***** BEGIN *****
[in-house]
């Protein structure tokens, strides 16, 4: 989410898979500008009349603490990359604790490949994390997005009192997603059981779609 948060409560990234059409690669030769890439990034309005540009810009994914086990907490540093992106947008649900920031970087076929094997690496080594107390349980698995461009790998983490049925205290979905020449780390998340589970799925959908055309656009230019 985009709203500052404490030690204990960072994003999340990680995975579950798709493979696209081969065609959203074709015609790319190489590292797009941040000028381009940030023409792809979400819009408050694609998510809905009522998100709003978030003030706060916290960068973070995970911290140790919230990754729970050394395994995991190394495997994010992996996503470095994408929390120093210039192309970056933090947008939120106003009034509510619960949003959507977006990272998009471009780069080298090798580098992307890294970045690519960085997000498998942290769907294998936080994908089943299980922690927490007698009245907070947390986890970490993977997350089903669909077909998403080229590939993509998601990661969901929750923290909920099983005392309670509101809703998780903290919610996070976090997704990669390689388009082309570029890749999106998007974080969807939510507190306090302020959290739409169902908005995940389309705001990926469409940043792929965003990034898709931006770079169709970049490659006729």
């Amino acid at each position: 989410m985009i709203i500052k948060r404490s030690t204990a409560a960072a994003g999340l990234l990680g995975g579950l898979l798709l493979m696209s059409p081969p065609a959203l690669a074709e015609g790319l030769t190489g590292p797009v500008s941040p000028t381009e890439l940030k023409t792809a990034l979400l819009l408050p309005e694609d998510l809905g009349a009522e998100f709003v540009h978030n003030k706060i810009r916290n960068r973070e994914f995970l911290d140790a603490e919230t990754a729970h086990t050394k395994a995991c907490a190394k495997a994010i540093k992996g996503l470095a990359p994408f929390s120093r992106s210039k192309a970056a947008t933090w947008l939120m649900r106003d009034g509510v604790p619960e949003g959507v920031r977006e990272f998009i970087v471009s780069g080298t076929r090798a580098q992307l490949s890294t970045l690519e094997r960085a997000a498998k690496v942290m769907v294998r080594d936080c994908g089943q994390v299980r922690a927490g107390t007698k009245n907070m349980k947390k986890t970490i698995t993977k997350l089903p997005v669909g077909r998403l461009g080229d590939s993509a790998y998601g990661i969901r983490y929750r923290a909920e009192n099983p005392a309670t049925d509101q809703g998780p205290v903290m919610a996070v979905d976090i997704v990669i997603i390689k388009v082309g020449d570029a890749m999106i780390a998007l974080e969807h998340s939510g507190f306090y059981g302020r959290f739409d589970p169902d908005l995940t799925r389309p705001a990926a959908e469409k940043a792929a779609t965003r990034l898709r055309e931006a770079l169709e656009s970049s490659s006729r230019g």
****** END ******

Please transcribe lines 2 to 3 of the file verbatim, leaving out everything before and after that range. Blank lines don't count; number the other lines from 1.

């Protein structure tokens, strides 16, 4: 989410898979500008009349603490990359604790490949994390997005009192997603059981779609 948060409560990234059409690669030769890439990034309005540009810009994914086990907490540093992106947008649900920031970087076929094997690496080594107390349980698995461009790998983490049925205290979905020449780390998340589970799925959908055309656009230019 985009709203500052404490030690204990960072994003999340990680995975579950798709493979696209081969065609959203074709015609790319190489590292797009941040000028381009940030023409792809979400819009408050694609998510809905009522998100709003978030003030706060916290960068973070995970911290140790919230990754729970050394395994995991190394495997994010992996996503470095994408929390120093210039192309970056933090947008939120106003009034509510619960949003959507977006990272998009471009780069080298090798580098992307890294970045690519960085997000498998942290769907294998936080994908089943299980922690927490007698009245907070947390986890970490993977997350089903669909077909998403080229590939993509998601990661969901929750923290909920099983005392309670509101809703998780903290919610996070976090997704990669390689388009082309570029890749999106998007974080969807939510507190306090302020959290739409169902908005995940389309705001990926469409940043792929965003990034898709931006770079169709970049490659006729």
């Amino acid at each position: 989410m985009i709203i500052k948060r404490s030690t204990a409560a960072a994003g999340l990234l990680g995975g579950l898979l798709l493979m696209s059409p081969p065609a959203l690669a074709e015609g790319l030769t190489g590292p797009v500008s941040p000028t381009e890439l940030k023409t792809a990034l979400l819009l408050p309005e694609d998510l809905g009349a009522e998100f709003v540009h978030n003030k706060i810009r916290n960068r973070e994914f995970l911290d140790a603490e919230t990754a729970h086990t050394k395994a995991c907490a190394k495997a994010i540093k992996g996503l470095a990359p994408f929390s120093r992106s210039k192309a970056a947008t933090w947008l939120m649900r106003d009034g509510v604790p619960e949003g959507v920031r977006e990272f998009i970087v471009s780069g080298t076929r090798a580098q992307l490949s890294t970045l690519e094997r960085a997000a498998k690496v942290m769907v294998r080594d936080c994908g089943q994390v299980r922690a927490g107390t007698k009245n907070m349980k947390k986890t970490i698995t993977k997350l089903p997005v669909g077909r998403l461009g080229d590939s993509a790998y998601g990661i969901r983490y929750r923290a909920e009192n099983p005392a309670t049925d509101q809703g998780p205290v903290m919610a996070v979905d976090i997704v990669i997603i390689k388009v082309g020449d570029a890749m999106i780390a998007l974080e969807h998340s939510g507190f306090y059981g302020r959290f739409d589970p169902d908005l995940t799925r389309p705001a990926a959908e469409k940043a792929a779609t965003r990034l898709r055309e931006a770079l169709e656009s970049s490659s006729r230019g």